Jacques Offenbach (1819-1880), transcribed by Ahreum Han, “Overture to Orphée aux enfers” (Orpheus in the Underworld); Johann Sebastian Bach (1685-1750), Sinfonia from Cantata 29; Johannes Matthias Michel (b.1962), Three Jazz Preludes, I. Swing Five (Erhalt uns, Herr); II. Bossa Nova (Wunderbarer König); III. Afro-Cuban (In dir ist Freude); Camille Saint-Saëns (1835-1921) “My Heart at Thy Sweet Voice” from “Samson and Delilah”; Louis Vierne (1870-1937), Naïdes from Fantasy Pieces, Op. 55, No. 4, and the Finale from his Symphony No. 6 in B minor, Op. 59.

The program and artist subject to change.

For a full and very impressive biography of Han, who now lives and works in Davenport, Iowa, here is a link to the MSO website:

And here is a YouTube video of Ahreum Han performing another work, the opening of Organ Symphony No. 3 by Louis Vierne, at the Curtis Institute of Music:

Classical Music: Here is Part 3 of The Ear’s holiday gift-giving guide, featuring NPR’s “Top 10 Classical Albums of 2012.” Plus, how will you celebrate Beethoven’s birthday today?

December 16, 2012

ALERT: Be sure to listen to some Beethoven (below) today. Because Dec. 16 is Ludwig van‘s   242nd birthday  (born Dec. 16, 1770 in Bonn – died March 26, 1827 in Vienna).  

Beethoven big

By Jacob Stockinger

As in past years, and two weekends ago, The Ear will again be offering some holiday gift-giving ideas for classical music fans.

Of course, every year I recommend package gifts – gifts that combine a recording or video with a book or, best of all, a ticket to a live concert.

Two weekends ago, I offered the Classical Nominations for the 2013 Grammys. Here are links to the two postings:


One of my most trusted sources for sound judgment, when it comes to outstanding classical music, is NPR’s outstanding blog “Deceptive Cadence” and its exceptionally well-informed writers Tom Huizenga (below) and Anastasia Tsioulcas.


That blog publishes its list of the best classical recording halfway through the year, and then again an expanded version at year’s end. As usual, it provides a fine of established artists and well-known artists; vocalists and instrumentalists; established repertoire and contemporary music; big labels and small labels; large groups, small ensembles and individual performers..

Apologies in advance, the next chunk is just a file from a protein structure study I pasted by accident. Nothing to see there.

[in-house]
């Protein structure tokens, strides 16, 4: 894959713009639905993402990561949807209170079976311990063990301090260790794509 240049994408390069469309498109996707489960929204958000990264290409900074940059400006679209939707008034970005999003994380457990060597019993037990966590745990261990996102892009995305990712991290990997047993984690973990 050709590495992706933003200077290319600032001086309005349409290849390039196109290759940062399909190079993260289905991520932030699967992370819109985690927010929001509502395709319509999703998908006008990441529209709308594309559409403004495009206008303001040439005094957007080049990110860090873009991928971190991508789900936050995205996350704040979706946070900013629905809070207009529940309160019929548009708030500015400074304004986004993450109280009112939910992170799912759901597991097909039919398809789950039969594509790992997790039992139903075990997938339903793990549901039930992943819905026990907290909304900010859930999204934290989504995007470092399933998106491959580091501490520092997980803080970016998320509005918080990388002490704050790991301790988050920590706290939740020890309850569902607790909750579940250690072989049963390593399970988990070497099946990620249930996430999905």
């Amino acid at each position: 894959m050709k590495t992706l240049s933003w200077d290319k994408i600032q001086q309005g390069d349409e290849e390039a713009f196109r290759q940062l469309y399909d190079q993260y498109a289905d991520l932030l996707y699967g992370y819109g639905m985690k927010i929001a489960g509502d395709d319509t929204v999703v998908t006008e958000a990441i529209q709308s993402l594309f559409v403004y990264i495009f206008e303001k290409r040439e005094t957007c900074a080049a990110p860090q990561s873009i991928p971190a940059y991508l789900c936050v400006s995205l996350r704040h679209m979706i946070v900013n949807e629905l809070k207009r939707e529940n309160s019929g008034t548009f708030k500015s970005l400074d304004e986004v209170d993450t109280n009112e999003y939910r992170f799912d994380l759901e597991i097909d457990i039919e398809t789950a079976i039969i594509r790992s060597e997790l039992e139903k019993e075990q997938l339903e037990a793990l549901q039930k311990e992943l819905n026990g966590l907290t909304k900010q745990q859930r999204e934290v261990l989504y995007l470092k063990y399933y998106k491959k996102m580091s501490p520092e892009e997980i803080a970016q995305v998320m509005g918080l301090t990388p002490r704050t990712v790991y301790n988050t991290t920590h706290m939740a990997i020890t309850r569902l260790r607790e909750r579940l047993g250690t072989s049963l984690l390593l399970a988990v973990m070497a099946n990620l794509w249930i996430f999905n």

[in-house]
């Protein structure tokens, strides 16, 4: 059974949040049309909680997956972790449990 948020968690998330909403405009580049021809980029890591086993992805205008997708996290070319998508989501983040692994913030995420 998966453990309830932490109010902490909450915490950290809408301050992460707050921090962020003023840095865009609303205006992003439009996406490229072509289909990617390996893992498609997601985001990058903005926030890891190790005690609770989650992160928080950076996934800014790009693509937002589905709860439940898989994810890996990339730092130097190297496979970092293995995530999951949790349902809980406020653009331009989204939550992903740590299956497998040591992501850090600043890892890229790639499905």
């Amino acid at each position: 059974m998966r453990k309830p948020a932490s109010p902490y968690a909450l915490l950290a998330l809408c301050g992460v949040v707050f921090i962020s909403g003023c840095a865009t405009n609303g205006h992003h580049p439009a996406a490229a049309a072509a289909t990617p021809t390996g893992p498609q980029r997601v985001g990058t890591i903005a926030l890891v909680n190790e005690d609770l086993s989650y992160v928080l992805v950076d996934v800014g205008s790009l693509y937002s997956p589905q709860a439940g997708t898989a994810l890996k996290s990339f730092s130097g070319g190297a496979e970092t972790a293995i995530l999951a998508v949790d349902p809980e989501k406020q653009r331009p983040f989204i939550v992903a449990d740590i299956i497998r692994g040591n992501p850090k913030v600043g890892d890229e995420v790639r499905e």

Below is a link to the NPR list for this past year. Be sure to read comments and other suggestion for Best of 2012 by  readers and followers of the NPR blog.

You will notice that the pianist Jeremy Denk made the NPR  post for his Nonesuch debut recording (below) of some fiendishly difficult etudes by Gyorgy Ligeti combined with Beethoven’s epic last piano sonata, Op. 111 in C Minor.

Denk will perform in Madison on April 22 at 8 p.m. in Mills Halls, at the University of Wisconsin School of Music while the historic Wisconsin Union Theater is closed for renovations. A ticket to that concert, which is tentatively scheduled to have program of half-Brahms and half-Liszt, would be a welcome gift.

jeremy denk ligeti-beethoven CD

But you can find other connections — cellist Alisa Weilerstein (below) has performed several times in Madison — to make with local live concerts by orchestras, chamber music ensembles, soloists and opera companies.


Here is NPR’s “Top 10 Classical Albums of 2012,” which comes complete with CD covers and audio samples:

Have fun figuring out ways to bring about synergy and make your classical music gift even more rewarding and expansive!

In the COMMENTS part, tell me what you think of NPR’s suggestions.

And leave your own gift-giving suggestions!

The Ear wants to hear.

Classical music news: How did deafness affect the way that Beethoven composed?

December 28, 2011

By Jacob Stockinger

Did Beethoven’s deafness shape his music? In a new study some experts say yes.

What caused his deafness and what kind of hearing impairment was it?

And how do you think deafness changed Beethoven (below) as an artist?

Check out if you are right. (And look below at the various ear trumpets, on display at the Beethoven House in Bonn, Germany, that the deaf composer used.)

Here is where you can find what the experts think.

But be sure to pursue a lot of the links in the stories to read the study and see some specific examples, including the late Symphony No. 8 and the String Quartet, Op. 130 (the famous Cavatina movement from that quartet is at the bottom):

And to read the full text of the  study, visit this site: